New Delhi: A leading edible oil processors’ association and a Rashtriya Swayamsevak Sangh (RSS)-affiliated farmers’ union have spoken up against the central government’s move earlier this month to bring down basic customs duty on refined palm oil until March next year.
The Solvent Extractors’ Association of India (SEA) and the Bharatiya Kisan Sangh (BKS) have both argued separately that the move contradicts the government’s vision of an ‘Atmanirbhar Bharat (self-reliant India)’.
According to these associations, the market price drop will discourage farmers from cultivating oilseeds and also damage oil processing prospects due to the flooding of the market with cheap imported refined palm oil.
The BKU, in a statement released Tuesday, has also demanded that the price of imported edible oil should be maintained above Minimum Support Price (MSP) in order to promote domestic edible oil production.
The government has reduced the basic customs duty on refined palm oil to 12.5 per cent from 17.5 per cent till March next year to boost domestic supplies and bring down rates in domestic retail markets. The government has also decided to allow traders to import refined palm oil without a licence until December 2022.
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‘Against the principle of atmanirbharta’
The SEA, the main association of vegetable oil processors in the country, pointed out in a WhatsApp communication to reporters that the reduction in import duty of refined palm oil has not been matched by a simultaneous cut for crude palm oil.
This, they argue, may increase refined palm oil imports at the cost of crude palm oil, which is raw material for Indian refineries.
Atul Chaturvedi, president of SEA, told ThePrint that this went against the principle of atmanirbharta. “This is contrary to our principle of atmanirbharta and may harm employment generation and value addition within India. The only silver lining is that this reduction has a sunset clause with 31 March as the last date,” he said.
The BKS has also said that the duty cut will be detrimental to farmers and to the self-sufficiency of the country.
The move, claims the BKS, will increase dependence on cheap imported oil for domestic consumption while simultaneously leading to a dip in oilseed cultivation and production due to lower price realisation for farmers.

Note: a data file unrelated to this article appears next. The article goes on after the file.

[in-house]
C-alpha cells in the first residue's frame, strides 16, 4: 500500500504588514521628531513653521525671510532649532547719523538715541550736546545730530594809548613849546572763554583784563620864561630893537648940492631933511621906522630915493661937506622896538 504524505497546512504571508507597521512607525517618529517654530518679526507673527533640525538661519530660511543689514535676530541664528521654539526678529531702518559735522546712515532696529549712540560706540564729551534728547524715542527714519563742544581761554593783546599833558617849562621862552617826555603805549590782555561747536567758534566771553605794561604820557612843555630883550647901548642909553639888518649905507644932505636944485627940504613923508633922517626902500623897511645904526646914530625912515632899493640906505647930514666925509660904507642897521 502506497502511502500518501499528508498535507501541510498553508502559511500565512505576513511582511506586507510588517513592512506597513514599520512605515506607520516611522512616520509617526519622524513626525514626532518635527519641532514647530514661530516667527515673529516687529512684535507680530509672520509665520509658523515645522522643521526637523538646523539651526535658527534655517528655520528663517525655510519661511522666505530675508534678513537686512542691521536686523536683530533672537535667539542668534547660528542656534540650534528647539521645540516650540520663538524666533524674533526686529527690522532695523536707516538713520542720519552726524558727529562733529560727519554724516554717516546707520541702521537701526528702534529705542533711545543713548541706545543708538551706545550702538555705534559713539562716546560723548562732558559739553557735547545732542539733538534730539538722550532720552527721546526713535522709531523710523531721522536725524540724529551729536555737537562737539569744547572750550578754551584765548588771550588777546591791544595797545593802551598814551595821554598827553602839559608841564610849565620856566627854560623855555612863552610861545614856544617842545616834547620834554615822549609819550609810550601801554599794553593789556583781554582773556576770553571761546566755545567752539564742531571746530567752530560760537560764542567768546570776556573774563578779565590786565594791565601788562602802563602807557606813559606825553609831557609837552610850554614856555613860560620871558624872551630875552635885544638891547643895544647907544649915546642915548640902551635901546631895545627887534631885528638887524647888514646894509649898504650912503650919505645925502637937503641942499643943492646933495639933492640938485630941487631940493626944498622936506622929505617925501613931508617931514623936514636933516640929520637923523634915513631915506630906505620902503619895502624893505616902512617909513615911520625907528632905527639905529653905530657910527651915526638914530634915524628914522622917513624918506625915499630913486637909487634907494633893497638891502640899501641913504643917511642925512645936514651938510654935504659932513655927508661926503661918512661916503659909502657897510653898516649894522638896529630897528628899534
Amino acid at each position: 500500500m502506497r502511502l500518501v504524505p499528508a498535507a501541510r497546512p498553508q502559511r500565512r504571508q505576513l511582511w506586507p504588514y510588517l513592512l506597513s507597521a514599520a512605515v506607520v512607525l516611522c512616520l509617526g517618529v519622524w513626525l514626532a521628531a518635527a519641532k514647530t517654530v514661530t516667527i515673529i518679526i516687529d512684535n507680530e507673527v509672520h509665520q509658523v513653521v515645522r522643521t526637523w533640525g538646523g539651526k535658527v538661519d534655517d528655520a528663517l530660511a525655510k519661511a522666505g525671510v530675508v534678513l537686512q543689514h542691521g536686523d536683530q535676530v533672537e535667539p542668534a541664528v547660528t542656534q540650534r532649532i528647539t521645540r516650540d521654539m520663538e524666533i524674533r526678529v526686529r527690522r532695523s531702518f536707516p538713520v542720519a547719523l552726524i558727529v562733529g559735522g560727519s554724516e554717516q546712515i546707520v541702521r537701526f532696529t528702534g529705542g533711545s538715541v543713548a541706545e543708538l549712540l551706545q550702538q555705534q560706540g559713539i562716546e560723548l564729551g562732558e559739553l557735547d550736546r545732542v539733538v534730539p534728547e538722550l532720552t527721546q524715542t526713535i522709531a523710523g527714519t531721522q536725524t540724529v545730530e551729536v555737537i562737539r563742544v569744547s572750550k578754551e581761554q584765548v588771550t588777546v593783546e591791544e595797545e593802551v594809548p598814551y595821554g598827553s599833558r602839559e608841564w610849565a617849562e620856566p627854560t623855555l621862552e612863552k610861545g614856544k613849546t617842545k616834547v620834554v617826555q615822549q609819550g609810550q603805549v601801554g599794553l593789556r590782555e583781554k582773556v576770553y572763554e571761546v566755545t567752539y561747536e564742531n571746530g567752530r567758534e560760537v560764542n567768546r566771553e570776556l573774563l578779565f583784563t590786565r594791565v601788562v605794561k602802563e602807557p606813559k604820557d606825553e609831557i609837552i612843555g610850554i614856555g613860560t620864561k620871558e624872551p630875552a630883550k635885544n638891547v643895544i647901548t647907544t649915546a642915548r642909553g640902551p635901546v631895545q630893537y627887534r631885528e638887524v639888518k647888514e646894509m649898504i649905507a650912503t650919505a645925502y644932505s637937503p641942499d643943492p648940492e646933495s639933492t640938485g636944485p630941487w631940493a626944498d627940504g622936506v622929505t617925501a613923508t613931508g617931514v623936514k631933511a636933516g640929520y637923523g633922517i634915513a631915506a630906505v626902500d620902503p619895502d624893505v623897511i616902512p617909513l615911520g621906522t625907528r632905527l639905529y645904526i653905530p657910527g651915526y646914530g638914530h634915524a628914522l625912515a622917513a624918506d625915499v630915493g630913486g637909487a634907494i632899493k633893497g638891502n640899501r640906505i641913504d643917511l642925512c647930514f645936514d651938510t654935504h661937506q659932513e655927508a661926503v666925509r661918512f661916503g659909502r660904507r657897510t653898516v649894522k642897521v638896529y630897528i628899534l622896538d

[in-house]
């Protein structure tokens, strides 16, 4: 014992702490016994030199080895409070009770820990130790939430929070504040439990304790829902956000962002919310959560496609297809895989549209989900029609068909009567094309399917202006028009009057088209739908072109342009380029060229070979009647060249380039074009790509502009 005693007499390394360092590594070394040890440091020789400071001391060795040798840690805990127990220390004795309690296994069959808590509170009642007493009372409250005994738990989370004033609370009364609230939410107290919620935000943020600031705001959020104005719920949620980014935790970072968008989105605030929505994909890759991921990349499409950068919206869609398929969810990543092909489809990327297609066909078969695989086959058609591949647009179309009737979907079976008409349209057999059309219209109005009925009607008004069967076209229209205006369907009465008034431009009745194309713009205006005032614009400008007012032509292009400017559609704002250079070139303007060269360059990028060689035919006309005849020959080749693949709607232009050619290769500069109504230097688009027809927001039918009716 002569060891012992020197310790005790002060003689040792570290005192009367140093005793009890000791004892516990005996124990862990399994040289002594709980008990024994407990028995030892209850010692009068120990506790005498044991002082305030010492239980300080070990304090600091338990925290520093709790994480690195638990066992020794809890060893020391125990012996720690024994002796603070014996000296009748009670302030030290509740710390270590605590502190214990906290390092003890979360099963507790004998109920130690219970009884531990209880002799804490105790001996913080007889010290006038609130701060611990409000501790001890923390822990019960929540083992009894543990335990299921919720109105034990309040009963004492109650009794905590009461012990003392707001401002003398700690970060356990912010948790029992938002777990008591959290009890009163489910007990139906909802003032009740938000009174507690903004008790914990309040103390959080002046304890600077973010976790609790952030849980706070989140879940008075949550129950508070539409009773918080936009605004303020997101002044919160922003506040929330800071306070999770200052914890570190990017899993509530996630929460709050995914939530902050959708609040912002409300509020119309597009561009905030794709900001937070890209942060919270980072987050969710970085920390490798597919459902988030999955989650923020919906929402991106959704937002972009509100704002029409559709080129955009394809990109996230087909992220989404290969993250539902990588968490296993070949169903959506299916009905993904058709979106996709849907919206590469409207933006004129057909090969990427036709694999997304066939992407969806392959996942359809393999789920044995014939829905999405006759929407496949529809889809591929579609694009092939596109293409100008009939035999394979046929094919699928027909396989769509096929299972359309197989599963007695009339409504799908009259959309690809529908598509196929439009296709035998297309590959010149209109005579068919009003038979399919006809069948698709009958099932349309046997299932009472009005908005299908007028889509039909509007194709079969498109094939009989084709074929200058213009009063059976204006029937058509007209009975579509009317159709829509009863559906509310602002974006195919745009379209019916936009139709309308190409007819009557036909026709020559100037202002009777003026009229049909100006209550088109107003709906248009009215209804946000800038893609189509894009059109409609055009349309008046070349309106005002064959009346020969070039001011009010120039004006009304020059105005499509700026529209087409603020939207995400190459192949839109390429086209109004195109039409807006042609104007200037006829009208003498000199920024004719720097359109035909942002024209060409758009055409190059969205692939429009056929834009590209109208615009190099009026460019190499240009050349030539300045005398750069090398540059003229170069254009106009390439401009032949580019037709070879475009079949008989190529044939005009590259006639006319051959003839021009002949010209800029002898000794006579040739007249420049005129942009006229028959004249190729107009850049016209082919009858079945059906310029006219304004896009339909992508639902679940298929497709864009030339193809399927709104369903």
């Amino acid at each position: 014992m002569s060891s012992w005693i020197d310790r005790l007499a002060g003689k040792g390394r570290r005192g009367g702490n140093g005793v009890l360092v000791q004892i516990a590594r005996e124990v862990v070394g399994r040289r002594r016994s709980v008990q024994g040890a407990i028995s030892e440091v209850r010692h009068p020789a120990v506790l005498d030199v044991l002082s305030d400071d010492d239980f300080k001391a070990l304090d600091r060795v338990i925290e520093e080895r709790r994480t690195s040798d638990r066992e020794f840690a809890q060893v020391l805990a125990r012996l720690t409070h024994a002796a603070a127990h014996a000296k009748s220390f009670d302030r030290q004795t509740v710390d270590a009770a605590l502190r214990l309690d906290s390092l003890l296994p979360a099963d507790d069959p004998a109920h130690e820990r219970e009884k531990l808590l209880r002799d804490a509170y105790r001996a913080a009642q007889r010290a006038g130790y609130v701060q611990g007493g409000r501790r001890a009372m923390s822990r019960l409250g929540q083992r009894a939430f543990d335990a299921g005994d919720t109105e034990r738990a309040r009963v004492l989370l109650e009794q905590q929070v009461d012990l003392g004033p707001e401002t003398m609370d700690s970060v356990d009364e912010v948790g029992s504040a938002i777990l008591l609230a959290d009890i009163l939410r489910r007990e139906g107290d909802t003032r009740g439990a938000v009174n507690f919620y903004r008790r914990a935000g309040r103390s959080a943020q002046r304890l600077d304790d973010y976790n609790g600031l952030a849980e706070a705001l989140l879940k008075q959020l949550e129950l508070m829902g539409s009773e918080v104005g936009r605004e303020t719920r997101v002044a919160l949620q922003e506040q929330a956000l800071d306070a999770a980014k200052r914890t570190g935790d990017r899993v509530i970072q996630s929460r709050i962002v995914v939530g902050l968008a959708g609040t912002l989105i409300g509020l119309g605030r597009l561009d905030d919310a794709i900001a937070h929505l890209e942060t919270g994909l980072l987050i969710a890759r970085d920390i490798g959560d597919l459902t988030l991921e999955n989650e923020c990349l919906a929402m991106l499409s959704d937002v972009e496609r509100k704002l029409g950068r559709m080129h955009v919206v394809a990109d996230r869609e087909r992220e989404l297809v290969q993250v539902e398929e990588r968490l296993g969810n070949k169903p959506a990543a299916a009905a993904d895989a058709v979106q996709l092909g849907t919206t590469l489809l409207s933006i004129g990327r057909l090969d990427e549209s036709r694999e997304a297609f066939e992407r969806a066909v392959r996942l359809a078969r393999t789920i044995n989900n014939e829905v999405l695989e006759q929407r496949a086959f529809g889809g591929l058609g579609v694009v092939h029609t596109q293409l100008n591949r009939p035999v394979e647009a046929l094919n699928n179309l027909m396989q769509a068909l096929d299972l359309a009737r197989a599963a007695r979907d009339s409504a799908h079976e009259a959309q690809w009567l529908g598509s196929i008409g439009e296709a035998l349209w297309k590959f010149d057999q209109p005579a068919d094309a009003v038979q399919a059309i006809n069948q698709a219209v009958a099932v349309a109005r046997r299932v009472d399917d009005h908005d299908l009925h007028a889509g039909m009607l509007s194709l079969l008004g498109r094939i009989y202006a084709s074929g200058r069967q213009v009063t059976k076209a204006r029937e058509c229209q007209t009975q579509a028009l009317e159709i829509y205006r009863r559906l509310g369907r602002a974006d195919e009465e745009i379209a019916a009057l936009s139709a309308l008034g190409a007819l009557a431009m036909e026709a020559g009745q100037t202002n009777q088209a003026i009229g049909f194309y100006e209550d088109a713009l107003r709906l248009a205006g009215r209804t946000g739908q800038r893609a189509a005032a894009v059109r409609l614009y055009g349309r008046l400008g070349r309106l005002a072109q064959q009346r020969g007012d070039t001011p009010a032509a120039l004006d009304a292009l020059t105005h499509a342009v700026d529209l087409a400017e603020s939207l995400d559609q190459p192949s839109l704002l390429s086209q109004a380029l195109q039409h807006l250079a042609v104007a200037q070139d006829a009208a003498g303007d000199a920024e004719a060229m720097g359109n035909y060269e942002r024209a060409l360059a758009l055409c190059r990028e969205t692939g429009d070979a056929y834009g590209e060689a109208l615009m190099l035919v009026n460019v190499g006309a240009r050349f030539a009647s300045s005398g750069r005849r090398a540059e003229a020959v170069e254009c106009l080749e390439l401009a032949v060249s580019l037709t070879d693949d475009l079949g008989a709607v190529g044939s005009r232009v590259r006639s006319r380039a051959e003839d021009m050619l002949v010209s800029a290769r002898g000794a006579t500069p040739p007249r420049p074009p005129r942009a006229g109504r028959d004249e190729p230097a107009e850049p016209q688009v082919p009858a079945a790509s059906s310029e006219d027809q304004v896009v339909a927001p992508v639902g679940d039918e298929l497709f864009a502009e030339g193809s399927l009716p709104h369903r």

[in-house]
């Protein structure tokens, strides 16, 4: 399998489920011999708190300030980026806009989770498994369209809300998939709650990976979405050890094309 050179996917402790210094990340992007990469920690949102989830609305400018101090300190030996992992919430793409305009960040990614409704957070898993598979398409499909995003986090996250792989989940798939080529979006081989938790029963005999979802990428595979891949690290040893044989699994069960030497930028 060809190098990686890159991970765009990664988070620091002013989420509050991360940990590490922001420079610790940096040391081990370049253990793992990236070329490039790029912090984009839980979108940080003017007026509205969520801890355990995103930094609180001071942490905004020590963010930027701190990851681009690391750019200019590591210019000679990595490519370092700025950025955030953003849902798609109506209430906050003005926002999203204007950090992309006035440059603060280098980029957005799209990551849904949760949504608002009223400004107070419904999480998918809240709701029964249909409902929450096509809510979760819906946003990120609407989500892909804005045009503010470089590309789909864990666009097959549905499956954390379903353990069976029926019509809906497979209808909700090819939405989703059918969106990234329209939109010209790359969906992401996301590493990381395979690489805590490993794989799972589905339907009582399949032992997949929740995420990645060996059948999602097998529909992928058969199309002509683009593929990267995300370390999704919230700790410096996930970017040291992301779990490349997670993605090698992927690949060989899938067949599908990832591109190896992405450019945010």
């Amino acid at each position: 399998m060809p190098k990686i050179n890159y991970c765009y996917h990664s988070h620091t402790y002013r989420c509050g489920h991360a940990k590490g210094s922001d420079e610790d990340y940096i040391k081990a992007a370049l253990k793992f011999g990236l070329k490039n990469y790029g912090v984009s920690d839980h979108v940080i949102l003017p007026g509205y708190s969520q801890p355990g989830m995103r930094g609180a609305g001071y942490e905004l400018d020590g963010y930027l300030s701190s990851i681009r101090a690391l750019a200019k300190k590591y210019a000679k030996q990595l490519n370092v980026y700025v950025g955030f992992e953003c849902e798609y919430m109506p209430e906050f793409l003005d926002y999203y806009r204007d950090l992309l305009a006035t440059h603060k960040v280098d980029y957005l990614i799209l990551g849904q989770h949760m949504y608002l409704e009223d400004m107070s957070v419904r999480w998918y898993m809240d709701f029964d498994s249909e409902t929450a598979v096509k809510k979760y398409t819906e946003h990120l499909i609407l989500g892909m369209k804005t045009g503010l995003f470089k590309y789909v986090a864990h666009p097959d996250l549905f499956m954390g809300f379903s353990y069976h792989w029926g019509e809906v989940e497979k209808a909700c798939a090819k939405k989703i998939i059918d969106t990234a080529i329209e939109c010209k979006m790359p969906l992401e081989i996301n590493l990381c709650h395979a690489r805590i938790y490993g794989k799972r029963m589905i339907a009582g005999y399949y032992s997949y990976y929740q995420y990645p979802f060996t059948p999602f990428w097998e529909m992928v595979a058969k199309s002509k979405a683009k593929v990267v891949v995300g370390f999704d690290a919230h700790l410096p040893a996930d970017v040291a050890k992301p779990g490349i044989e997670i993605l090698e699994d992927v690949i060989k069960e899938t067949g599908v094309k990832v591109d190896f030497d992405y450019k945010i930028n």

Badri Narayan, general secretary of the BKS, told ThePrint that the government should instead try to “discourage” imports of refined palm oil.
“The landing price of the imported commodities should not be lower than the MSP declared for it. In fact, import duty should be raised to a maximum extent in order to discourage imports. Crude rather than refined oil should be allowed for imports, if necessary,” Narayan said.
He added that the government should look at alternative ways to control the market price of edible oil.
“In order to keep market prices of edible oil on the lower side, the government should provide oilseed farmers grant money as an incentive, in accordance with the crop acreage. Also, below poverty line families should be provided with cash handouts against their average consumption,” he said.
Move will encourage blending of oils, says BKS
The BKS has pointed out that India primarily imports palm oil from major producers such as Malaysia and Indonesia at a cheap rate. This low-priced oil, claimed the union, is often heavily mixed with other oils in order to maximise profits, aided by relaxed blending norms in the country.
The farm union has said that the ban on mustard oil blending earlier this year has already led to better price realisation for farmers as well as increased crop acreage. Similar bans on blending other edible oils should be enforced, the BKS said, adding that the government should promote procurement of pulses and oilseed rather than focusing mainly on wheat and rice.
The BKS claimed that such a measure will improve agricultural diversity, and make the country not only self-sufficient but a net exporter of oilseed and pulses.
(Edited by Asavari Singh)
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